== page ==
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  • br Expanded statesa br Nonexpanded statesb

    2021-03-10


    Expanded statesa
    Nonexpanded statesb
    All states
    at diagnosis n (%)
    p-value
    p value
    Race
    White
    insurance
    Black
    insurance
    Other
    insurance
    Ethnicity
    Non-Hispanic
    insurance
    Hispanic
    insurance
    Percent living below the poverty levelc
    1st quartile (lowest
    poverty)
    insurance
    2nd quartile
    insurance
    3rd quartile
    insurance
    4th quartile (highest poverty)
    insurance
    All cancer types
    insurance
    Breast cancer
    insurance
    (Continued)
    Table 2 (continued )
    Expanded statesa
    Nonexpanded statesb
    All states
    at diagnosis n (%)
    p-value
    p value
    Cervical cancer
    insurance
    Uterine cancer
    insurance
    Prostate cancer
    insurance
    a Expanded states are defined as states which have fully expanded Medicaid as of January 1, 2014; within the SEER database this is CA, CT, HI, KY, MI, NJ, NM, WA. b Nonexpanded states are defined as states which have not fully expanded Medicaid; within the SEER database this is AK, GA, IA, LA, UT.
    c Calculated from census data representing the percent of residents in the county of patient residence living below the poverty level; quartile 1 11.7%, median 14.7%, quartile 3 18.4%. d Denotes significant result.
    patients (12). This relationship between uninsurance and worse health-related outcomes continues to be recapitulated with more recent data (13, 14). A study by Sommers et al., comparing three states that implemented large Medicaid expansions in the early 2000s to neighboring states that did not expand Medicaid, found a 6% decrease in mortality at 5 years of followup (15). To put this decrease in mortality in perspective, adjuvant Cell Counting Kit-8 after lumpectomy for pa-tients with early-stage breast cancer only provides a 3% ab-solute decrease in overall mortality (16), suggesting that changes to insurance accessibility are paramount in our mission to minimize cancer-related deaths.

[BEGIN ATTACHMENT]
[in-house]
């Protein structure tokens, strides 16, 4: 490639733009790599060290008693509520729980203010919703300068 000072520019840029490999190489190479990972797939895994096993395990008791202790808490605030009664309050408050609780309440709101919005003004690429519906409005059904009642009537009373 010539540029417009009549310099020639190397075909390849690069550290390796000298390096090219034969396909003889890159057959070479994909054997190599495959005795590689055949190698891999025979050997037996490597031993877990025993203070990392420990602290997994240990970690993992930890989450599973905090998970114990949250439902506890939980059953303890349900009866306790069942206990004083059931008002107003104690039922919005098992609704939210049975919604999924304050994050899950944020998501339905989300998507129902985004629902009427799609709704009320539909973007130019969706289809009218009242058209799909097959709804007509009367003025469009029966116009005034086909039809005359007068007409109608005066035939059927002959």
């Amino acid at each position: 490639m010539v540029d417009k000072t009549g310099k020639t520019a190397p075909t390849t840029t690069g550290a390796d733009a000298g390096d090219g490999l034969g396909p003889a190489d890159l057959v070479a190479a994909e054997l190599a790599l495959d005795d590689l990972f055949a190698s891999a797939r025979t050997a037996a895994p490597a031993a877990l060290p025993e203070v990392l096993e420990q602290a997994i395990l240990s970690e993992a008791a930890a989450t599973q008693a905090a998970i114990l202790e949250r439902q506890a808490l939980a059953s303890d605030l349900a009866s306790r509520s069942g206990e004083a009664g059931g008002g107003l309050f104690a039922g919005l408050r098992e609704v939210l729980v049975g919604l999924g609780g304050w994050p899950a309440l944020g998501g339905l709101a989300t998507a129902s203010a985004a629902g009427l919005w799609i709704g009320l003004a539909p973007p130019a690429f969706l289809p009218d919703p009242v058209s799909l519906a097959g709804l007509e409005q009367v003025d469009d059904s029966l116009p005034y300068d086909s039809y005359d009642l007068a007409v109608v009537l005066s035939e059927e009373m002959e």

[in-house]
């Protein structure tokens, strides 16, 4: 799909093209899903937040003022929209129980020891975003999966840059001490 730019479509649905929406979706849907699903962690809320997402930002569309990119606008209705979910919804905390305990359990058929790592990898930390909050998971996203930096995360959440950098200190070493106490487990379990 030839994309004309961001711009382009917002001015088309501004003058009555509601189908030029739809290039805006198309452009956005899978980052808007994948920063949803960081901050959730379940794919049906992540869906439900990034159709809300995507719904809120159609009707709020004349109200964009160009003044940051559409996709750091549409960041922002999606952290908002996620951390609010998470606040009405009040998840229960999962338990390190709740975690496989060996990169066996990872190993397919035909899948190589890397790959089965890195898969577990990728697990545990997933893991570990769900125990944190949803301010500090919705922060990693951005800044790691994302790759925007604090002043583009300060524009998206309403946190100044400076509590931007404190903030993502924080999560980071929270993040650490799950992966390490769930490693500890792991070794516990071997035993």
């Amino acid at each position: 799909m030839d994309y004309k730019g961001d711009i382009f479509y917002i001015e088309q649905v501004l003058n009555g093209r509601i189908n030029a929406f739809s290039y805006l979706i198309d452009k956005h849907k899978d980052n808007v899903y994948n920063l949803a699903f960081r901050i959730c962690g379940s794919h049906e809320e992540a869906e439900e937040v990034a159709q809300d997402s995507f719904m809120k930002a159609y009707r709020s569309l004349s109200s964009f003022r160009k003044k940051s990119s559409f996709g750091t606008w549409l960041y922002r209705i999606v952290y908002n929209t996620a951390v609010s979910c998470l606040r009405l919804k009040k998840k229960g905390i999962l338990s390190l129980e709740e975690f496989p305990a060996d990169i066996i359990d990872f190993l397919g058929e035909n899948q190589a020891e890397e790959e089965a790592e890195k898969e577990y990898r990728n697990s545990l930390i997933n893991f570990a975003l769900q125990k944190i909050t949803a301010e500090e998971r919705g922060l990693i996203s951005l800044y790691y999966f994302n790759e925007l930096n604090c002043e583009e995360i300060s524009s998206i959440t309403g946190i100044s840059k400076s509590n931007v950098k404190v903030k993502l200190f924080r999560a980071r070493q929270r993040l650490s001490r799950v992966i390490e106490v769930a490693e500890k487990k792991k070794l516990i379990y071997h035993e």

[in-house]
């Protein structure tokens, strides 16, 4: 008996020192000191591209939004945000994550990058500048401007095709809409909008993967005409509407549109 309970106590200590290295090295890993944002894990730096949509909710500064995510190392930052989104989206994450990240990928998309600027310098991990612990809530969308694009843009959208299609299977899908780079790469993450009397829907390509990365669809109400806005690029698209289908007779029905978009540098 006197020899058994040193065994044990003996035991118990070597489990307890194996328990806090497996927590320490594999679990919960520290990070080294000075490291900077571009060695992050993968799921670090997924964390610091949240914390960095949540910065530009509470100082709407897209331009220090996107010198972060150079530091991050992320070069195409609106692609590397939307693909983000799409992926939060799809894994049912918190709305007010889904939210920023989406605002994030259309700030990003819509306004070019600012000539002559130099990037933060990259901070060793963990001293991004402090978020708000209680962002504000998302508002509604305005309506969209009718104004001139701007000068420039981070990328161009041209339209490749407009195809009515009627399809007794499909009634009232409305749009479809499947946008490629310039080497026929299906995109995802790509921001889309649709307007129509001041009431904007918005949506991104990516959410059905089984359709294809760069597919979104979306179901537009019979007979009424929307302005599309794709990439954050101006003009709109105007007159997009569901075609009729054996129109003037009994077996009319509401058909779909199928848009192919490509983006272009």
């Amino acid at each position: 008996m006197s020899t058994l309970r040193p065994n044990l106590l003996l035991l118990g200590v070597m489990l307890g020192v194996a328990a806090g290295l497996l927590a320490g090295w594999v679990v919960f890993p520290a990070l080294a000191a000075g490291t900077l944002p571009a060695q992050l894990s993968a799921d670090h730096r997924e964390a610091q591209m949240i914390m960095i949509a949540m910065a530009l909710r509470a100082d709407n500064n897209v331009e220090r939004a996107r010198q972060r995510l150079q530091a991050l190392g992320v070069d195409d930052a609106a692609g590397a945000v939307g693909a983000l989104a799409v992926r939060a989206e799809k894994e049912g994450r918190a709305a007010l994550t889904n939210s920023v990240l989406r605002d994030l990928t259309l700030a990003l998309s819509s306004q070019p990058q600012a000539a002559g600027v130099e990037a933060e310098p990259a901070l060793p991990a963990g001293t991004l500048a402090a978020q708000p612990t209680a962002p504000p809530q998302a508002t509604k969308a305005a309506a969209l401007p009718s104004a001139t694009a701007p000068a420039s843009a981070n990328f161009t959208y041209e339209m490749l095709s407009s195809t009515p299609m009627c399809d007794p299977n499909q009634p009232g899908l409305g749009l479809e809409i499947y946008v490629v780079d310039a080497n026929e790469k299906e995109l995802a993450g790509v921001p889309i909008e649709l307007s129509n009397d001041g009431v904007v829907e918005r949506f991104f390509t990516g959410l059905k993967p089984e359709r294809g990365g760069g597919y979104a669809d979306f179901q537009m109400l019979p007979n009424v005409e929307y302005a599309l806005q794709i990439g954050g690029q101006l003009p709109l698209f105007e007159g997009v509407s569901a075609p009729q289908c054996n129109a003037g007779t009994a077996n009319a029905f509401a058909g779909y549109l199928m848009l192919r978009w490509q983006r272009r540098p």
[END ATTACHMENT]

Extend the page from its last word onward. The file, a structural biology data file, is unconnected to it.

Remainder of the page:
In this analysis, we only included those patients treated with brachytherapy as a component of their cancer care. Brachytherapy is a highly specialized form of radiation ther-apy that is not offered at all radiation treatment centers. Ac-cess to brachytherapy can lead to increased disparities of care in the United States. Patients from lower socioeconomic sta-tus are less likely to be able to have the financial means to 
    travel for care, particularly if that care is not covered by in-surance. Consequently, uninsured patients are less likely to receive optimal radiation therapy and more likely to die of their disease as compared with insured patients (17). The re-sults of this study parallel those previously published by Moss et al. examining insurance coverage changes in women after Medicaid expansion, with both studies documenting overall decrease in uninsurance rates after 2014 in expanded states as well as reduced disparities in coverage seen primar-ily in the lowest income areas (18).
    There are several limitations to this study. As with any database study, there is the potential for miscoding that can limit the applicability of the study. Within the SEER data specifically, insurance status is only valid at the time of diagnosis; if patients received coverage once cancer ther-apy was initiated, the status within the SEER database re-mains unchanged. Notably, because these potential discrepancies are likely to occur in both expanded and un-expanded states, they should not necessarily limit the
    Table 3
    Changes in insurance status stratified by expanded versus nonexpanded states
    Expanded statesa
    Non-expanded statesb
    Non-Medicaid insurance 6689
    a Expanded states are defined as states which have fully expanded Medicaid as of January 1, 2014; within the SEER database this is CA, CT, HI, KY, MI, NJ, NM, WA. b Nonexpanded states are defined as states which have not fully expanded Medicaid; within the SEER database this is AK, GA, IA, LA, UT.
    c Denotes significant result.
    Table 4
    Multivariate analysis binary logistic regression (any insurance vs. uninsurance)
    Binary logistic regression (uninsured vs. any insurance/Medicaid)
    Characteristic OR 95% low 95% high p-value
    Marital status
    Diagnosis
    a Denotes significant result.
    validity of our findings. While the SEER database is a representative sample of the American cancer population, only 14 states and two American Indian nations are included, which could limit the generalizability of the find-ings. The SEER registries cover approximately 28% of the U.S. population, and with known underascertainment rates of up to 32%, the current series may represent 19% of the total brachytherapy procedures performed during the period